FIG. 11 is a diagrammatic illustration of an alternative jet sweeping arrangement for the head of the oral irrigator;
FIG. 12 is a plan view of an oral irrigator head employing the jet sweeping arrangement of FIG. 11; and
FIG, 13 is a plan view of an oral irrigator head employing still another alternative jet sweeping arrangement.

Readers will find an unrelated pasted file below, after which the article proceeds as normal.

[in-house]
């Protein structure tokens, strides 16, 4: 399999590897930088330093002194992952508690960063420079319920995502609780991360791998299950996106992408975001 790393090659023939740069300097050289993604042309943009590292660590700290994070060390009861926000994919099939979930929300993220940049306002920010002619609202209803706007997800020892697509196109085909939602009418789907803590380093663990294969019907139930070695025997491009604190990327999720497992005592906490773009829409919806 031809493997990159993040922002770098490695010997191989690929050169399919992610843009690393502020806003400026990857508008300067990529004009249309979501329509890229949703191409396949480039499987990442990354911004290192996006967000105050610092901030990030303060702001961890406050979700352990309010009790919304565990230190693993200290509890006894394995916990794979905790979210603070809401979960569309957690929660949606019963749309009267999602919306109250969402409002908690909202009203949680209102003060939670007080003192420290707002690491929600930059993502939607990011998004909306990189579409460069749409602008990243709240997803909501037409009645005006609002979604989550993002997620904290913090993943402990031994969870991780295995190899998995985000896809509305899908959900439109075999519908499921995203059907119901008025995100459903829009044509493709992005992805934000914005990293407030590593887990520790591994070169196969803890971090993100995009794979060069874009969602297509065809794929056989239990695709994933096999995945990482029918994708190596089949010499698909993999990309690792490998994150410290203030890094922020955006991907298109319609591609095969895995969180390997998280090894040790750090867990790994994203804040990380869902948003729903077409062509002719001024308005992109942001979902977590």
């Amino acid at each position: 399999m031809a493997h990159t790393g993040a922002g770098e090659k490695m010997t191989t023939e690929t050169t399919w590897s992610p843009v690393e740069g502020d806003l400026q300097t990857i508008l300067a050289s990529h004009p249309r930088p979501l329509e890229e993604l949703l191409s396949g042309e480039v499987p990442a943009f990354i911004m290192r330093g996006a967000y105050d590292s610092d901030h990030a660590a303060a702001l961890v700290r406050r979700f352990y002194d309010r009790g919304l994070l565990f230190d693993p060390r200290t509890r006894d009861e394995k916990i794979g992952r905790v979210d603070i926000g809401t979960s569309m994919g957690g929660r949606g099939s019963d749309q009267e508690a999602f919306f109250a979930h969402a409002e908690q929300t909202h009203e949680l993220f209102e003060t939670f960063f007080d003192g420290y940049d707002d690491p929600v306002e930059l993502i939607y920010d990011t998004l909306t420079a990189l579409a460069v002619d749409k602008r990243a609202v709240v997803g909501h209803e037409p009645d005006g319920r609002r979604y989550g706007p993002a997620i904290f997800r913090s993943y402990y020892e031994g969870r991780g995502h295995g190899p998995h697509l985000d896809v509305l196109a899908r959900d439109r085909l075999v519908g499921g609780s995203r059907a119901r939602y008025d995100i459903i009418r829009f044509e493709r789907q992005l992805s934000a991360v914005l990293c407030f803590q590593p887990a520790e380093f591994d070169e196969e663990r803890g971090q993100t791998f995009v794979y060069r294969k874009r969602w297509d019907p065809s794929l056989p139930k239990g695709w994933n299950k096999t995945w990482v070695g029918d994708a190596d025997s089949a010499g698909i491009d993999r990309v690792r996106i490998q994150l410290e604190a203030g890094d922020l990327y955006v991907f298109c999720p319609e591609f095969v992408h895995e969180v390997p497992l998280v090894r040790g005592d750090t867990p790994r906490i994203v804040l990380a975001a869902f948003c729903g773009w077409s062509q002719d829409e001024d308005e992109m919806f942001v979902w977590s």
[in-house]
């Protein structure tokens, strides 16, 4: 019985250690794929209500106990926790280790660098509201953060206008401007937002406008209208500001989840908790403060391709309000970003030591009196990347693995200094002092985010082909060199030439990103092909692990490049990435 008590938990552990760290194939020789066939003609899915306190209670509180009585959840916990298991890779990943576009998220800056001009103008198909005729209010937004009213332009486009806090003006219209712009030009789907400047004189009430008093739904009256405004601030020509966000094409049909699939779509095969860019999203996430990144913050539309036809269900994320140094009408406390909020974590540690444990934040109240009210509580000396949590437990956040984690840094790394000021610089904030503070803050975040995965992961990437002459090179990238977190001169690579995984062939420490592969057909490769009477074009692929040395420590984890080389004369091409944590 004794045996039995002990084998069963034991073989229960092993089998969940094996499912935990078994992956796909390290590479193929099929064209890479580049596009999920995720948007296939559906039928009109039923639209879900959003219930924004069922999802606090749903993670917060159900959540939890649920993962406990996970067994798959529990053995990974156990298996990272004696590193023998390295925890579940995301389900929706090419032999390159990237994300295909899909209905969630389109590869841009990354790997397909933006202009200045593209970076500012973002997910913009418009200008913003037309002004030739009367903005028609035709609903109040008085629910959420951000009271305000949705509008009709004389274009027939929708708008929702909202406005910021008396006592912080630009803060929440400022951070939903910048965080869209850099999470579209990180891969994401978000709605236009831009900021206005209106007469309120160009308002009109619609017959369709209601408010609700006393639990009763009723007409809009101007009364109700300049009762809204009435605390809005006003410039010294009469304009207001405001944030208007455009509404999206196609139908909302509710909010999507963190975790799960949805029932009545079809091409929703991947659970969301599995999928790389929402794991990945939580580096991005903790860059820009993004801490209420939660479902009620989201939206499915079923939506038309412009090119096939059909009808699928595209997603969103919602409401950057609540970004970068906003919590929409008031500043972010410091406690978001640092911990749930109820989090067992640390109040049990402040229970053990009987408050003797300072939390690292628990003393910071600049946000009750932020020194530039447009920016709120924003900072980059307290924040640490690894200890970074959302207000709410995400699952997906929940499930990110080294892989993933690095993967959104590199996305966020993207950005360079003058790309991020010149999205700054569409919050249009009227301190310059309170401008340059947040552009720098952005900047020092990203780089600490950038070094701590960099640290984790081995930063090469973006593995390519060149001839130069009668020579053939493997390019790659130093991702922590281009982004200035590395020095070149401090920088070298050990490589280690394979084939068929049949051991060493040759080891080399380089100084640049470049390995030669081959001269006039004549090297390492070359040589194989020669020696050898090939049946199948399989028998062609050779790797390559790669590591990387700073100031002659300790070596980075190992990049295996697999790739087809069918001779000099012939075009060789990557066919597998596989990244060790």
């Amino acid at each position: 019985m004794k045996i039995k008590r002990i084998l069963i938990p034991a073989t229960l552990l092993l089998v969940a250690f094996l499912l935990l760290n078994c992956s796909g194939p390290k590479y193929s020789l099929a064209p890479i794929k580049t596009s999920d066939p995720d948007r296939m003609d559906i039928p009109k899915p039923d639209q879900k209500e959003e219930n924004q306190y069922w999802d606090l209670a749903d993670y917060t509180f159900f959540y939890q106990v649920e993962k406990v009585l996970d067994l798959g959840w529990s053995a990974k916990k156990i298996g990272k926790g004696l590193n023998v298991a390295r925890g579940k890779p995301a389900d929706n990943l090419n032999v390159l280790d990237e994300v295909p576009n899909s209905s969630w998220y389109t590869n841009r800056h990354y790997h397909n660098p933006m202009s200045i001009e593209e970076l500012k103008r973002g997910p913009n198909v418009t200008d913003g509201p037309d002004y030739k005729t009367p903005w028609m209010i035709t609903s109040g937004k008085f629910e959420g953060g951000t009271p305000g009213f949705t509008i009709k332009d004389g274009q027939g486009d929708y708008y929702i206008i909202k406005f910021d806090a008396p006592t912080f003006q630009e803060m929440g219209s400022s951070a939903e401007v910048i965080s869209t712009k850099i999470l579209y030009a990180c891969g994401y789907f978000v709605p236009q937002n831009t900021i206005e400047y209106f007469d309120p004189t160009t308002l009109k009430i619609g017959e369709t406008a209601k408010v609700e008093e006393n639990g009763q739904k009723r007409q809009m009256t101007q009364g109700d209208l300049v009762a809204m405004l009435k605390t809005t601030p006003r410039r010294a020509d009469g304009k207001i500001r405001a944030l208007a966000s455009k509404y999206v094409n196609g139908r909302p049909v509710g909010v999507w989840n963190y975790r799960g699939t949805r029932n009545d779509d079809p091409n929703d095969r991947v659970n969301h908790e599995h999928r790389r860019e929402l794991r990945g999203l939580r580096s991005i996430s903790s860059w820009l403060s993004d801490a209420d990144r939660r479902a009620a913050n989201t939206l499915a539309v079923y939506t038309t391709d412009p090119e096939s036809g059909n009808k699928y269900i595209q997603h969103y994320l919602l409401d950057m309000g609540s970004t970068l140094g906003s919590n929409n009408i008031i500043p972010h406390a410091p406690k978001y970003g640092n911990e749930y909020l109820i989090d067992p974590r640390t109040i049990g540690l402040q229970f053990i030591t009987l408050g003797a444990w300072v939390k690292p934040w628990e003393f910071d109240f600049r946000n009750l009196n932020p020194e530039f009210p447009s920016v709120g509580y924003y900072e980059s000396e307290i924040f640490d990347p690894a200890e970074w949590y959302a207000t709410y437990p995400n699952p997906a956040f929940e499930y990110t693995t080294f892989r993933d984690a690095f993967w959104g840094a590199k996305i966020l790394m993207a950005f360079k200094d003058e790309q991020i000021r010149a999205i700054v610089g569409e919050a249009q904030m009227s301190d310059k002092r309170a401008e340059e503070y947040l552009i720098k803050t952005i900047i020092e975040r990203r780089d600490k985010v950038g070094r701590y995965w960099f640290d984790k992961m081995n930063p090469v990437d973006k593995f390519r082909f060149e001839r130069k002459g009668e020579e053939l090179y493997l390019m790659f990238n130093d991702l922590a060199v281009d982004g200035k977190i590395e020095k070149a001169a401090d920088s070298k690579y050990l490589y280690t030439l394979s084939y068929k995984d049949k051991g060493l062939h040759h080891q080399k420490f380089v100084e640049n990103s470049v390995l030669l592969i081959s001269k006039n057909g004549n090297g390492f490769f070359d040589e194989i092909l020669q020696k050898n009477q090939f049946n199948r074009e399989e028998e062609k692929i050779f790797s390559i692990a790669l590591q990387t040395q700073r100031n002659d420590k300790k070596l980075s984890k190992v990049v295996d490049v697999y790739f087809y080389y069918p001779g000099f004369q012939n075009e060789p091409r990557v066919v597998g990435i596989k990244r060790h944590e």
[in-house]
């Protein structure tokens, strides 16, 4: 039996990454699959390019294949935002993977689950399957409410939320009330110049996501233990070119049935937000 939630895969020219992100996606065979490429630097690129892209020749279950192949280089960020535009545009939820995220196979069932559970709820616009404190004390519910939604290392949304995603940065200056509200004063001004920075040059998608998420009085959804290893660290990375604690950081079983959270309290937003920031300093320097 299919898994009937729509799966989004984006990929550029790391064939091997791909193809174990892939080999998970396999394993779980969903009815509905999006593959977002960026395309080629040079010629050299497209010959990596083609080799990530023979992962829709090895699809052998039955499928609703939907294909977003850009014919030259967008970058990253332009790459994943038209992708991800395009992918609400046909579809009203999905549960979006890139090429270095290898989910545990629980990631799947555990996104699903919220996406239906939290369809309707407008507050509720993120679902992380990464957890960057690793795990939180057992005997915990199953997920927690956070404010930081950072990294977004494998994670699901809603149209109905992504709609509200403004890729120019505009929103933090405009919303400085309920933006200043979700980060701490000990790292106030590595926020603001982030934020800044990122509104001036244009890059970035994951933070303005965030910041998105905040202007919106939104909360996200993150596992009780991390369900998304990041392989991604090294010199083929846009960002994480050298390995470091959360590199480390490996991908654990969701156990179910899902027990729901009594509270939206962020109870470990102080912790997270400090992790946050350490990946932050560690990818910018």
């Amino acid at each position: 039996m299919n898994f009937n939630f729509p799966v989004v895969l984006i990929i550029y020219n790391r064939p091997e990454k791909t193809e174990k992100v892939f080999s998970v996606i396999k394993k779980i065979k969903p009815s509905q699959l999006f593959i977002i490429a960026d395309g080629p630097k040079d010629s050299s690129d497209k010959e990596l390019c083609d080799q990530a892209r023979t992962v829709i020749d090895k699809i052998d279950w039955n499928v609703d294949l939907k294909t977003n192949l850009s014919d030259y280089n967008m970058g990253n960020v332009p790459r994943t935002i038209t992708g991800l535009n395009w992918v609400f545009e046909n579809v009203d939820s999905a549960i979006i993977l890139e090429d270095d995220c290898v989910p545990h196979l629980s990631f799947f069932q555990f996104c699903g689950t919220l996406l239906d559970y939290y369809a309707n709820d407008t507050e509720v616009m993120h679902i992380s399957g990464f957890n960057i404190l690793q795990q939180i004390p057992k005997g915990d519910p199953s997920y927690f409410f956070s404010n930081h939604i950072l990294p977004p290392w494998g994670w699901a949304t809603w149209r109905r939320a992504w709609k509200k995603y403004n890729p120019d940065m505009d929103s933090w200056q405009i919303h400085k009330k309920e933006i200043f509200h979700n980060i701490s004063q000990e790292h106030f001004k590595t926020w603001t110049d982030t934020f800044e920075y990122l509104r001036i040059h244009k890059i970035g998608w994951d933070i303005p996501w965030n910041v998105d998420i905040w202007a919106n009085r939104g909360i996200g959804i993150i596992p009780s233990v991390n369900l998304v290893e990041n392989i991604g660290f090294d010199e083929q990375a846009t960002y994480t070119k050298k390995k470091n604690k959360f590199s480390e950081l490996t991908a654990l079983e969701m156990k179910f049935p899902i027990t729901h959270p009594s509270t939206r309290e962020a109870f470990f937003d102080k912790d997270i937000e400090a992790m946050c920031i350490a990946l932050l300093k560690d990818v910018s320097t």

Referring in detail to FIG. 1 of the accompanying drawings, an oral irrigator apparatus is connected to the spigot 10 of a sink faucet fixture having a hot water control valve 11 and a cold water control valve 12. The irrigator apparatus is attached to the spigot by a threaded adaptor 13, if necessary, to which a diverter valve 14 is secured. A flexible conduit or hose 15 directs water flow from diverter valve 14 to the inlet end of a handle member 16. A stem 17 is removably secured at one end to the outlet end of handle 16. The other end of stem 17 terminates in a sweep head 18. Water delivered by conduit 15 to the handle 16 is passed hrough the handle under the control of a control valve 19 to sweep head 18 where the water flow is caused to oscillate in a manner to be described subsequently. The oscillating stream is issued from head 18 in a sweeping pattern which diverges in a downstream direction. Stem 17 , with head 18 attached, may be interchanged with other stems so that each member of a family may have a separate stem and head for use with a common handle and hose.